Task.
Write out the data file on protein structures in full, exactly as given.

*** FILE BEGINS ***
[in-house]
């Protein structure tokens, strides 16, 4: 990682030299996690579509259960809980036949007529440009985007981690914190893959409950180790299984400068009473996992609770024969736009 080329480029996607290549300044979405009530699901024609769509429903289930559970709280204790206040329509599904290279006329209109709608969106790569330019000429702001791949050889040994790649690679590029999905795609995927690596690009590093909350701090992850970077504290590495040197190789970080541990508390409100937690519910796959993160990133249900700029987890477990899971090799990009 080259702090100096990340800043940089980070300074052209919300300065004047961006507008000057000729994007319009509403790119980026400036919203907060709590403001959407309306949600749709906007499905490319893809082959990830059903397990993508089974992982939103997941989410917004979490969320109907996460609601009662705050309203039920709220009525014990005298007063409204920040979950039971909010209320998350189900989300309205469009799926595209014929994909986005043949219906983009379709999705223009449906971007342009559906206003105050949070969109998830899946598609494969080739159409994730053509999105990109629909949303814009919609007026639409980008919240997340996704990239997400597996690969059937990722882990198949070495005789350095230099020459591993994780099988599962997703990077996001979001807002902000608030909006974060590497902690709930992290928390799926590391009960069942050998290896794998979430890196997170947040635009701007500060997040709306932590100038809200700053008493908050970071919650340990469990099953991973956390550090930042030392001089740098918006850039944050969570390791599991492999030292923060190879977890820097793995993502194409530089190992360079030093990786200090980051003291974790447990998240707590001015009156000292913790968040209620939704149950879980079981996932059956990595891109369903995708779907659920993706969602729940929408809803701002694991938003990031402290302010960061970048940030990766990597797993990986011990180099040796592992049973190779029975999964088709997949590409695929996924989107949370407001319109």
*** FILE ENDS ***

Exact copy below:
[in-house]
């Protein structure tokens, strides 16, 4: 990682030299996690579509259960809980036949007529440009985007981690914190893959409950180790299984400068009473996992609770024969736009 080329480029996607290549300044979405009530699901024609769509429903289930559970709280204790206040329509599904290279006329209109709608969106790569330019000429702001791949050889040994790649690679590029999905795609995927690596690009590093909350701090992850970077504290590495040197190789970080541990508390409100937690519910796959993160990133249900700029987890477990899971090799990009 080259702090100096990340800043940089980070300074052209919300300065004047961006507008000057000729994007319009509403790119980026400036919203907060709590403001959407309306949600749709906007499905490319893809082959990830059903397990993508089974992982939103997941989410917004979490969320109907996460609601009662705050309203039920709220009525014990005298007063409204920040979950039971909010209320998350189900989300309205469009799926595209014929994909986005043949219906983009379709999705223009449906971007342009559906206003105050949070969109998830899946598609494969080739159409994730053509999105990109629909949303814009919609007026639409980008919240997340996704990239997400597996690969059937990722882990198949070495005789350095230099020459591993994780099988599962997703990077996001979001807002902000608030909006974060590497902690709930992290928390799926590391009960069942050998290896794998979430890196997170947040635009701007500060997040709306932590100038809200700053008493908050970071919650340990469990099953991973956390550090930042030392001089740098918006850039944050969570390791599991492999030292923060190879977890820097793995993502194409530089190992360079030093990786200090980051003291974790447990998240707590001015009156000292913790968040209620939704149950879980079981996932059956990595891109369903995708779907659920993706969602729940929408809803701002694991938003990031402290302010960061970048940030990766990597797993990986011990180099040796592992049973190779029975999964088709997949590409695929996924989107949370407001319109």